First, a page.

You can try to shelter yourself from travel’s inconveniences but you’re never completely successful. We’re used to negotiating travel’s mine fields (sometimes literally.) We’ve done winding dusty mountain roads in third world busses, train rides with goats and chickens, and dealt with shakedowns by corrupt border police. I’ve been robbed a time or two, sometimes by artful pickpockets, sometimes by not so artful airport security guys, one who nicked my watch, and one who told me I had too much metal and relieved me of all my coins. One corrupt cop tried to arrest me for “intent to speed” because I was wearing a shoulder belt. “Only people who intend to speed would wear a belt.” He gave me two choices, wait three days in his jail for the judge to come or deal with the issue directly – now. (I reported it to the US Embassy, who were too busy laughing to effectively deal with it.)
We’re trying to change our style, easing into “elder travel” through cruising, where things are pretty well laid out. And we opted to fly business class because we have lots of miles accumulated through our earlier hard traveling. Time for a little soft traveling.
But sometimes even soft traveling can have glitches. A British Air “free” mileage ticket ain’t free when it comes with $500 in “incidental fees” and taxes for each of us. So, we opted to pay about $75 in “incidental fees” for our “free” tickets and take Emirates Business Class through Dubai. Thirty-five hours portal to portal from our Amsterdam hotel to our front door. Flying Emirates business class is a real trip.
The Airbus A380 is a mighty aircraft, but because it is so big it seems was relegated to the last gate of the most remote concourse at Amsterdam airport. At check in the agent told us it was a 30-minute walk to Emirates Business Class Lounge and another 20-minute walk to the gate. It took us a little less than that but Schiphol is a BIG airport. Other big airports (Dubai, and Seattle for example) have little trains that go between concourses. You’d think the Dutch would have bikes and bike lanes at the airport. We arrived 3½ hours before flight time. Long walk – no problem — we thought.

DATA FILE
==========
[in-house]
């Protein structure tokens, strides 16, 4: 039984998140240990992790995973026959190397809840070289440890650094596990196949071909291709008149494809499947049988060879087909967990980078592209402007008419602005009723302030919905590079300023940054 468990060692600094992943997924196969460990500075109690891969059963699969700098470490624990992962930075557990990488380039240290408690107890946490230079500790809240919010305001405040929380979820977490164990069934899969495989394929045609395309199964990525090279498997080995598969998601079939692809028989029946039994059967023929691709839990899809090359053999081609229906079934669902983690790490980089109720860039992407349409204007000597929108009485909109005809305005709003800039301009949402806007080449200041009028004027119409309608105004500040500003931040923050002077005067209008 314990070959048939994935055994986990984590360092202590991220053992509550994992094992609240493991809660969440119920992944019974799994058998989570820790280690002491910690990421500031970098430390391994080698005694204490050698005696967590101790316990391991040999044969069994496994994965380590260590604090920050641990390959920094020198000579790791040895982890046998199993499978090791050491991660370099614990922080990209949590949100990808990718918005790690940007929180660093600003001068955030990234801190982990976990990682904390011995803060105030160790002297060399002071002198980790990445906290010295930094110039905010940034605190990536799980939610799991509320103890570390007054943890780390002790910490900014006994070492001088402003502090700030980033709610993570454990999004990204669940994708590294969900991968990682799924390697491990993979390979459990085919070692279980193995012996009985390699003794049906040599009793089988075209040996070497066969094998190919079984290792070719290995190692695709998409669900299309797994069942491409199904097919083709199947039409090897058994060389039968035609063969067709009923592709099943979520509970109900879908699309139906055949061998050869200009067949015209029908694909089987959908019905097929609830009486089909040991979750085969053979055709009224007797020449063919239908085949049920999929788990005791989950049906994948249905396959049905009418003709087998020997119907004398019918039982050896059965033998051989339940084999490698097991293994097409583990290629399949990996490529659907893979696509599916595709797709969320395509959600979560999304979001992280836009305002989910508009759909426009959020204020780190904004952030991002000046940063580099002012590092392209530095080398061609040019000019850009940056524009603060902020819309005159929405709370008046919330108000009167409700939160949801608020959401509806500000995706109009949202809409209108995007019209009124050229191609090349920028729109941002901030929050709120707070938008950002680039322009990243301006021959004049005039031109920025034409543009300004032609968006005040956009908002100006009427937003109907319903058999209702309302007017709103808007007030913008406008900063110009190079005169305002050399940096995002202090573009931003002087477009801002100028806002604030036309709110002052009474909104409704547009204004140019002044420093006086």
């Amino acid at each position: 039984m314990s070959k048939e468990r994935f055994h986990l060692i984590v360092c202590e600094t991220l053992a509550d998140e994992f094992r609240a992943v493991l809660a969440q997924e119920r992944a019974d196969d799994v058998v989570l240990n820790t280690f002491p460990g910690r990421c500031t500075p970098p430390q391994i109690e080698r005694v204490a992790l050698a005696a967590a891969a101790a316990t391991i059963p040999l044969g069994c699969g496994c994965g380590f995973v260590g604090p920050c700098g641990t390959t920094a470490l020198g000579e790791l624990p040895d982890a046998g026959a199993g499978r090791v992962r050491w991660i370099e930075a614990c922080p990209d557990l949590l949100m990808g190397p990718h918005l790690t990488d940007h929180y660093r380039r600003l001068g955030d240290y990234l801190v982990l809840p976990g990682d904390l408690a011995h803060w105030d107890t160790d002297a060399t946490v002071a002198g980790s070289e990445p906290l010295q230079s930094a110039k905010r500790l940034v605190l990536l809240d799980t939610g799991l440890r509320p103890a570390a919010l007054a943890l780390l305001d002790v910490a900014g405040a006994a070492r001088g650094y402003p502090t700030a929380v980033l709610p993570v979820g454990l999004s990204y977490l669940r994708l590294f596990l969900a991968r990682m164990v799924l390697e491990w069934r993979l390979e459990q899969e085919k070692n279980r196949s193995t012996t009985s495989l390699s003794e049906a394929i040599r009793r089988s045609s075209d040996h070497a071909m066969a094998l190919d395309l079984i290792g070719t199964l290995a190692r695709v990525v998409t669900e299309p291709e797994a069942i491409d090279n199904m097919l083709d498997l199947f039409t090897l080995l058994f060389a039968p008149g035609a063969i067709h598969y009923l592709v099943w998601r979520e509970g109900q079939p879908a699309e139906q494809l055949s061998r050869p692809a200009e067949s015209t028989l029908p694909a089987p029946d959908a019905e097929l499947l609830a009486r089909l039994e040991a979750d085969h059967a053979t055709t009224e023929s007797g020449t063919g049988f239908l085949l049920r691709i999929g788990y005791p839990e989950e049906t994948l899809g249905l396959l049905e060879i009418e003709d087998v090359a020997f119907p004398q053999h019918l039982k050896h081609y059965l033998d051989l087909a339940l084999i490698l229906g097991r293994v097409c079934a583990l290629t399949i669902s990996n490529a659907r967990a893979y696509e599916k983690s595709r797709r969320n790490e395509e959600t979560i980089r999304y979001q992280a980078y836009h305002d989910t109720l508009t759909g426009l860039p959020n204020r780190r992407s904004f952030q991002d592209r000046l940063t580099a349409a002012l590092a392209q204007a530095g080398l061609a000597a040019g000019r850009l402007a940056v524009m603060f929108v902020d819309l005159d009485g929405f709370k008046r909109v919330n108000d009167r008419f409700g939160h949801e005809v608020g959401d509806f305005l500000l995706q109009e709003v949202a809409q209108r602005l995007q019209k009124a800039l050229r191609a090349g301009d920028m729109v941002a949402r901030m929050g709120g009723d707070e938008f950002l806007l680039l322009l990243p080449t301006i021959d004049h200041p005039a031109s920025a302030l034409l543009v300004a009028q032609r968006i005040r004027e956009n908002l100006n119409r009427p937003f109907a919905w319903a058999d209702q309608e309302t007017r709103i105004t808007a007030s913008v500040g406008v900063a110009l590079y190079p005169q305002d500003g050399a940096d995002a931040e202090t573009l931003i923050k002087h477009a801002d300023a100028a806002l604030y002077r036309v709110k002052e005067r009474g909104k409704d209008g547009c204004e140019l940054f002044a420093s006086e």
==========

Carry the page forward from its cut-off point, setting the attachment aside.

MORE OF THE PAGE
There were long lines at each of the immigration kiosks exiting the Netherlands. We chose the wrong lane. Our guard was particularly thorough, looking carefully through each page of each passport. (The other guards just kind of fanned the passports, stamped them and sent folks on their way.) When we got to the head of the line, she started looking through our passports, which are “interesting,” and perhaps suspicious, to, I suspect, a new border guard. Ours have visas for South Sudan, Angola, Mozambique, Jordan and other “interesting” places in alphabets they do not recognize (Georgian and Armenian as well as Arabic and Cyrillic.) But the problem wasn’t the stamps she did find, it was was the stamp she couldn’t find, a recent entry stamp into the Schengen area of Europe. There was a lot to look through and she kept looking. Finally, she asked “Where and when did you enter the European Union?”
“April 30 in the UK.”
“The UK doesn’t count. What was your next country in the EU?”
“Ireland.” She could not, with any political correctness, say “Ireland doesn’t count.” But I knew what she wanted and said “We entered Schengen at Zeebrugge, we were on a cruise. They didn’t stamp our passport.”